Perhaps the best summary comes from one of the comments (rewt66),
It seems to me that there are two Europes.
There is the Europe of the liberal democratic tradition, of the rule of law, of stable institutions, and of transparent and accountable government.
And then there is the EU, which essentially decided to force a constitution down the throats of those that didn’t like it. (“Ireland voted against? That’s unacceptable. They’ll just have to vote again. Nothing will be permitted to block this constitution – certainly nothing so trivial as a democratic vote!”) The EU creates a maze of bureaucracy (so much for transparency) and removes the decisions further from the people (making accountability harder).
It seems to me that the EU is, if not diametrically opposed to the best traditions of Europe, then at least not fully in keeping with them.
So what is going on? In which direction does salvation lie?
The answer, I suggest is that we must rediscover our ancient freedoms and insist that the EU is remodelled to comply with them. It means a Europe where power is clearly understood to be delegated upwards, not downwards and where bureaucrats are servants, not masters – in short a Europe where democracy (and hence legitimacy) is restored.
All of which is a little difficult for the Liberal Democrats. In theory the party is fully subscribed to the idea that freedom should be a guiding principle, in practice the it is so clueless it has blundered into supporting the exact opposite. Tragically, Nick Clegg and his coterie have not understood that there are different ideas about how Europe should work; instead of working up alternative proposals based around freedom and democracy they have naively swallowed the establishment party-line that ‘there is no alternative’ (shades of Margaret Thatcher) and, in limply surrendering to the establishment framing, they have lost the battle.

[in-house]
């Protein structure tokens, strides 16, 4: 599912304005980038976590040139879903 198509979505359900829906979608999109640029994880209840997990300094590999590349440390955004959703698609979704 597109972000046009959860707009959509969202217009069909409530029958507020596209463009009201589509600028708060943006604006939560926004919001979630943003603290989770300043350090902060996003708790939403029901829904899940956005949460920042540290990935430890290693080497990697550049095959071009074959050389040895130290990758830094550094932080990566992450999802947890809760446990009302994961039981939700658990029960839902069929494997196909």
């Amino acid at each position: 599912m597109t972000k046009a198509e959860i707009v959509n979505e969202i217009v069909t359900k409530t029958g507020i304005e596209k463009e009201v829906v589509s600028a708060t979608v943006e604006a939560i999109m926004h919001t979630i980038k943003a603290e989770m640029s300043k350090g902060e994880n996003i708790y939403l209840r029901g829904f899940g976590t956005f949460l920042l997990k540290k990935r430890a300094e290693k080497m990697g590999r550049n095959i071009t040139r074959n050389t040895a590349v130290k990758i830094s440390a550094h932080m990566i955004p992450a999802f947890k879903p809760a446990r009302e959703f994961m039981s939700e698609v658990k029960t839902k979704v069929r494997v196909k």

It has also left the Liberal Democrats in a terrible mess as a party that thinks it believes in freedom but actually promotes the opposite.
We have by far the best and most trusted economic brain in Parliament at a time when that really matters, we regularly win local elections all round the country and the two big parties both looking utterly unconvincing; yet despite all this we are nevertheless managing to flatline in the opinion polls? Is there a connection between this lack of support at national level and our muddled message on freedom. You Bet! Not that it’s the only factor, but it’s certainly an important one and if we want to move forward and actually be a liberal party it’s one we have to resolve.
For one thing is certain; the ancien regime is dead – the political leadership is preoccupied with chasing poll ratings, the bureaucrats are consumed by office politics and the theologians have gone for the intellectual drivel that is neoclassical economics. Do we, as a party, want to join the dead establishment or lead the revolution? If the latter, we must lift our game but I see little evidence of this so far.